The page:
Showing the stack view

3.4. Evaluating variables

The Variables Ciew displays fields and local variables from the current stack. Please note you need to run the debugger to see the variables in this View.

Variables View

Use the drop-down menu to display static variables.

Drop-down menu for static variables

Via the drop-down menu you can also customize the displayed columns. For example, you can show the actual type of each variable declaration. For this select Layout → Select Columns… → Type.

Showing the actual type of the variables

Another nice feature is the New Detail Formatter in which you can define how a variable is displayed. For example thetoString() method in our Counter class shows something meaningless, e.g.de.vogella.combug.first.Counter@587c94. Right mouse on the variable → and select New Detail Formater.

New Detail Formater Screenshot

For example to use the getResult() method for the display in the Variables View you could add the following code.

Detailer formater example

4. Advanced Debugging

The following section shows advanced options for debugging. It is not based on the example introduced previously.

4.1. Skip all breakpoints

If you want to temporary de-activate all your breakpoints you can press the Skip all breakpoints button. This button is visible, if you select the Breakpoints tab.

If you press this button again, your breakpoints will be reactivated.

De-activating all breakpoints

4.2. Breakpoint Properties

After setting a breakpoint you can select the properties of the breakpoint, via right-click → Breakpoint Properties. You can define a condition that restricts when the breakpoint will become active.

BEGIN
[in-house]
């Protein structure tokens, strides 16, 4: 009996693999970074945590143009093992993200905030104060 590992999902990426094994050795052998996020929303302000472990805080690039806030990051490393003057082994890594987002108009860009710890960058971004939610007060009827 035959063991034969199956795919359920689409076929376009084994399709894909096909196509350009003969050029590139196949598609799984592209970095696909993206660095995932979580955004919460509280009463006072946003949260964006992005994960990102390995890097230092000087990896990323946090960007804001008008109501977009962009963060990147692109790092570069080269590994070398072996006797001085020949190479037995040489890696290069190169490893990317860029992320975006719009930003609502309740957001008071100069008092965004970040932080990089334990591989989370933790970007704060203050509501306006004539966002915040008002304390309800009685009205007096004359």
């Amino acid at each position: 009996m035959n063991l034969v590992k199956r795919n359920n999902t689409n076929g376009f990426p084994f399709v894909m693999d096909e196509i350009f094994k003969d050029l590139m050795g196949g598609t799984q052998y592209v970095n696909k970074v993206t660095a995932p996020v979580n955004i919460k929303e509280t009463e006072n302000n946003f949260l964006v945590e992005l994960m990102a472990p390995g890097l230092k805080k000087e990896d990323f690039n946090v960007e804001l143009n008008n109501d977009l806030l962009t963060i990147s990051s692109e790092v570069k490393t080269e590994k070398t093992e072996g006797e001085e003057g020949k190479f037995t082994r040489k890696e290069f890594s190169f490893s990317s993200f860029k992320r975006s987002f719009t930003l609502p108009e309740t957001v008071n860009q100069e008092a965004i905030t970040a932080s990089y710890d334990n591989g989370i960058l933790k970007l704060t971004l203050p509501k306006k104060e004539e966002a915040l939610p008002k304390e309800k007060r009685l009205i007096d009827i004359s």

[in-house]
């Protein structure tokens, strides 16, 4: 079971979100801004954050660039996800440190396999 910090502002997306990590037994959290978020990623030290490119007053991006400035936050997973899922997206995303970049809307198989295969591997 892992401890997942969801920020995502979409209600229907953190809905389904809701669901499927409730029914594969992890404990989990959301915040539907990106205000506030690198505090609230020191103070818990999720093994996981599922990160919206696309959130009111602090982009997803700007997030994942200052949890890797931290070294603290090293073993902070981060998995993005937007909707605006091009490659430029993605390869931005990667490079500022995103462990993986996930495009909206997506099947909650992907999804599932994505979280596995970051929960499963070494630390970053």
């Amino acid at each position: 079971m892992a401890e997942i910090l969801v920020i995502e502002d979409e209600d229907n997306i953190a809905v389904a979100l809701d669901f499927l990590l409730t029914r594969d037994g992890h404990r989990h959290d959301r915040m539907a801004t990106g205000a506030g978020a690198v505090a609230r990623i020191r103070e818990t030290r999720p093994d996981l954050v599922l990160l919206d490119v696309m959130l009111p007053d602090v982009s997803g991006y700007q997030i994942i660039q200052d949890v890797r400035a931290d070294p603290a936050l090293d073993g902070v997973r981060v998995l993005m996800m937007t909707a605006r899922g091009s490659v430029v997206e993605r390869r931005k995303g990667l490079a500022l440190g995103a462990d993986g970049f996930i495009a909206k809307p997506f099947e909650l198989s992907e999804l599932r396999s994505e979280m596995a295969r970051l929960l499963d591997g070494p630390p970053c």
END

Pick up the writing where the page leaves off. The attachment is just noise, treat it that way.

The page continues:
For example, specify that the breakpoint should only be active after it has been reached 12 or more times (Hit Count).

Or, you can put in a conditional expression (which you can also use for logging). Execution will stop at the breakpoint, if the condition evaluates to true.

Breakpoint Properties
Breakpoint Properties

4.3. Watchpoint

watchpoint is a breakpoint set on a field. The debugger will stop whenever that field is read or changed.

You can set a watchpoint by double-clicking on the left margin, next to the field declaration. In the properties of a watchpoint you can define if the execution should stop during read access (Field Access) and during write access (Field Modification).

Watchpoint

4.4. Exception Breakpoint

You can also set breakpoints which are triggered when exceptioins are thrown. To define an exception breakpoint click on the “Add Java Exception Breakpoint” icon in the “Breakpoints” View toolbar.

Exception Breakpoint

You can define if you want to stop for caught and / or uncaught exceptions.

4.5. Method Breakpoint